The only way anyone looks at the situation and thinks “Take away their lunch after we give it to them, that’ll solve the problem” is if they’re monumentally stupid.

        • catclub says:

          I can understand going through the lunch line and making a list of those who, TOMORROW, will be told they need to pay up.

          This is just asinine.
          I can imagine them having to do the same thing every day because they never bother to make the list.

          • Patricia Kayden says:

            Right. Let the kids eat today, notify the parents of the missed payments with a warning that their children will not get anymore lunches on date X. This is just stupid. Heads should roll.

        • drkrick says:

          This happened to us when the number of the card linked to the lunch account was changed because of some kind of data breach. The notice of the problem went to an email account that had been abandoned when we went to broadband internet in the years since we’d last had to deal with the account. Luckily, my kid’s lunchroom wasn’t run by asshats so we were able to deal with it without this kind of cruel stupidity.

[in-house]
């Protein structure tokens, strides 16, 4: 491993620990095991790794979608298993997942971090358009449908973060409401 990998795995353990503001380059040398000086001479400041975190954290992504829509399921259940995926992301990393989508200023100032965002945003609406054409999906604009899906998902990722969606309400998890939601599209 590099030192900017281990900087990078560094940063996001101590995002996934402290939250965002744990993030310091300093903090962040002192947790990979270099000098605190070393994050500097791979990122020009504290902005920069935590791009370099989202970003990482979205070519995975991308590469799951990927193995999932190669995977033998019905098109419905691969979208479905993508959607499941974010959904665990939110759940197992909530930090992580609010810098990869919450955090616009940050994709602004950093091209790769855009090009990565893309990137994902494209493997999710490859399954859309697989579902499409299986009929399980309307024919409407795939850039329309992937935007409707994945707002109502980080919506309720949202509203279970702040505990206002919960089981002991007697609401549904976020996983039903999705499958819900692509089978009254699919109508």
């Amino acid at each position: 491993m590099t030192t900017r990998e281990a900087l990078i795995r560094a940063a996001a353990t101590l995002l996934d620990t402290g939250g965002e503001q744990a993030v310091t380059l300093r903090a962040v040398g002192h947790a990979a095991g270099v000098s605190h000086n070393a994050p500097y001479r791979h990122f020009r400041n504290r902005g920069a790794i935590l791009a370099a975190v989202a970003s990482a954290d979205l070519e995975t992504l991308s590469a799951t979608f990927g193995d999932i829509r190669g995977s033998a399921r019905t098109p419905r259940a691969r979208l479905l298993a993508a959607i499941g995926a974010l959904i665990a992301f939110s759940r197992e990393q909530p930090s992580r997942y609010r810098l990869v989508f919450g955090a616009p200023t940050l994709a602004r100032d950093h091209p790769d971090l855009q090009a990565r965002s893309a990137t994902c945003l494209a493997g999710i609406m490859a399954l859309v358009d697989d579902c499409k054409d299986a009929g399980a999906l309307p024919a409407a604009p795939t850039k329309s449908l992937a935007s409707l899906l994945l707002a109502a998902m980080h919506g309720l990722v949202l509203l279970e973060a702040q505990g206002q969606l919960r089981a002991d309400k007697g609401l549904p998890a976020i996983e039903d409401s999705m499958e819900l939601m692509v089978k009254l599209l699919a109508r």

• efgoldman says:

        That isn’t even spite it’s just stupid.

        Spite and stupid are in no way mutually exclusive.

      • dejalynn says:

        http://www.bisd.us/foodservices/

        Giving all the kids free lunch AND breakfast worked out just fine where I grew up. And get this, the program still exists IN TEXAS of all places. Yet somehow no one cries socialism or communism or moochers.

    • Trollhattan says:

      A dazzling display of humanity and dignity from Mormonlandia. We could have had Mittens raining this brand of human kindness upon our collective heads for a whole year by now, but noooooo, we had to reelect the Kenyan usurper.

      • NonyNony says:

        Dude, some Mormons are assholes. Also some Buddhists are assholes. And some atheists are assholes.

        You can use any religion to justify any action you want. And assholes of every stripe do it.

        Overall, in my experience Salt Lake City didn’t have more or fewer assholes per capita than any other city I’ve been to.

        • Trollhattan says:

          I’ve had quite a few bidnez excursions to the SLC area and if there’s one overarching reality, it’s that the church affects every aspect of how the place is run, including the governmental power structure.